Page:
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Graphic technician saves neighbor's life

Michael Brown, a graphic technician with the 452nd Services Squadron, preformed CPR Sept. 4, on a neighbor lying in the street. After five minutes of mouth to mouth, Mr. Brown was able to get the man breathing again before the paramedics arrived.

Michael Brown, a graphic technician with the 452nd Services Squadron, March Air Reserve Base, Calif., preformed cardiopulmonary resuscitation Sept. 4, 2007, on a neighbor lying in the street. After five minutes of mouth to mouth, Mr. Brown was able to get the man breathing again before the paramedics arrived. (U.S. Air Force photo/Amy Abbott)

MARCH AIR RESERVE BASE, CALIF. -- "Keep breathing. Keep breathing. Don't give up." The uncle gently held his nephew's head and repeated the phrase as he lay in the middle of the street, his body shaking, going through convolutions and then ... everything stopped. 

At that moment Michael Brown, a graphic technician with the 452nd Services Flight and neighbor who lived nearby the scene, did the only thing left to do. He dropped down to the man's side, cleared his airway and for the next five minutes performed cardiopulmonary resuscitation. Finally, the man's body jolted, he coughed and began breathing again. 

"Everything happened so fast," said Mr. Brown. "I never thought I would have to use (CPR) but it's a situation where it happened quickly and you just have to respond quickly. I went through the motions, pretty much how I was trained, and it paid off. I revived him." 

Tuesday had started as an ordinary day for Mr. Brown. He had returned home from work at March Air Reserve Base and was relaxing that evening in his house when a relative came in and said there was a man lying in the middle of the street. Mr. Brown went outside to see who it was. He recognized his neighbor and knew that the man's uncle lived a couple doors down. Immediately, Mr. Brown rushed to get him. 

Around that same time Debra McCoy, a clerk with the 452nd Services Flight and another neighbor, was returning home from the store. She saw the man lying in the road and went over to see how she could help. Somebody shouted to call 911 and she rushed into the house to make the phone call then began helping divert traffic. She then saw Mr. Brown return with the man's uncle. As the uncle tried to prop his nephew's head back, the man's body began shaking violently.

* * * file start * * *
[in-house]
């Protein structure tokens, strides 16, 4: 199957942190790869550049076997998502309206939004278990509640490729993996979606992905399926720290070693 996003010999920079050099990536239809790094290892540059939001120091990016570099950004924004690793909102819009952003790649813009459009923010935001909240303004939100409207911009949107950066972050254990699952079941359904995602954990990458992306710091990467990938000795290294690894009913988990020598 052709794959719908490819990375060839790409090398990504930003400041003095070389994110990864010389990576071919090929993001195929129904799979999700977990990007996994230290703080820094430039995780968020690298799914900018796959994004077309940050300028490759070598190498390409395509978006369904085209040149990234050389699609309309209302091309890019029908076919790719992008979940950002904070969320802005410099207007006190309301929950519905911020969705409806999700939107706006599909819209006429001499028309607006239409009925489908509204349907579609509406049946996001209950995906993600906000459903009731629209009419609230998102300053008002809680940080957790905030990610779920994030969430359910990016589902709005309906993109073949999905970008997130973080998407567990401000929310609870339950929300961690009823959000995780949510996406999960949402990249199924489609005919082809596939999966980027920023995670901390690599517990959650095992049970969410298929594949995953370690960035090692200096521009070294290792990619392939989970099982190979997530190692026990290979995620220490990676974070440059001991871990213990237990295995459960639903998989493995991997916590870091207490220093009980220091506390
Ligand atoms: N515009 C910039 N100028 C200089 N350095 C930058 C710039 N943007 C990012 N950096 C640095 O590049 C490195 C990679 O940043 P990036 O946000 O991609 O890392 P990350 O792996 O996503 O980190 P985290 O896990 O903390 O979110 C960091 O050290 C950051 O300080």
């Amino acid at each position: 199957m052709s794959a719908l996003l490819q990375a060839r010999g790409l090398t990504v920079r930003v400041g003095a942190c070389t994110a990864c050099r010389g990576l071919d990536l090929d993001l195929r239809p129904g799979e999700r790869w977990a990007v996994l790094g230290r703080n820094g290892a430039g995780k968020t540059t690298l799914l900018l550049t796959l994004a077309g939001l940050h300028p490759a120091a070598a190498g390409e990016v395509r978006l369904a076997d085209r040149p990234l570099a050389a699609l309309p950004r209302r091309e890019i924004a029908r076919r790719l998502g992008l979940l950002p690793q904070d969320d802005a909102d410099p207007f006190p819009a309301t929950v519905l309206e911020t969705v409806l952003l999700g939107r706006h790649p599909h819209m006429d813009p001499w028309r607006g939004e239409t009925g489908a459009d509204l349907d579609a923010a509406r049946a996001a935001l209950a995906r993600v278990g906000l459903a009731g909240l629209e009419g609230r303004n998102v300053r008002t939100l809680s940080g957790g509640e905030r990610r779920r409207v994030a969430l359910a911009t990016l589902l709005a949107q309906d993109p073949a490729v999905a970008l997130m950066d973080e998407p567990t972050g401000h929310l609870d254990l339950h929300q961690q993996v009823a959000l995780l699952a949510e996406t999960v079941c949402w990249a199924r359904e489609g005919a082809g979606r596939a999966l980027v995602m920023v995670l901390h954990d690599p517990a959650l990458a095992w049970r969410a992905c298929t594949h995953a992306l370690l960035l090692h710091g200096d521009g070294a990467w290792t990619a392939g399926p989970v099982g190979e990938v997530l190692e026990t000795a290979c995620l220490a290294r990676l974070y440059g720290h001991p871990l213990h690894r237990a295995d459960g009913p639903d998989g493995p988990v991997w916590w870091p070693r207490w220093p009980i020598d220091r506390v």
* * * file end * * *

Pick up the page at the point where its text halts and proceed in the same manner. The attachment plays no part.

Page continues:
"It looked like he was going into convulsions or having a seizure," said Mrs. McCoy. "I heard his uncle saying, 'Keep breathing. Keep breathing. Don't give up.' The next thing you know I saw Michael start performing CPR." 

There were a lot of people standing around watching the scene, what Mrs. McCoy said looked like the entire neighborhood, but Mr. Brown was the only one who stepped up and took action. 

"I feel good about it, that I was able to do something for somebody like that," said Mr. Brown. "I would have wanted the same thing to happen if it was me or somebody in my family." 

After the man started breathing again and opened his eyes, the relieved family members and neighbors swarmed around Mr. Brown hugging and thanking him. A couple minutes later the paramedic pulled up and took the man away. 

"We always need to be prepared and I am so proud of him," said Iris Alexander, the services director and Mr. Brown's supervisor. "This is what (CPR) training is for, to save lives" 

A little over a month ago, she offered to send at least one person from each of the services' buildings to a CPR class. Ten people took the Saturday course, Mr. Brown being one of them. 

"The first thing I told my boss today was that I think everybody should take the course because you never know when you might need it," said Mr. Brown. "It could be any situation, anywhere, any time. The course we took that day paid off for me last night because I had to actually use it. But even more, it paid off for that man and his family." 

Mr. Brown later found out the man had asthma and probably went into asthmatic shock. 
He is still waiting to hear an update on the man's health from the family.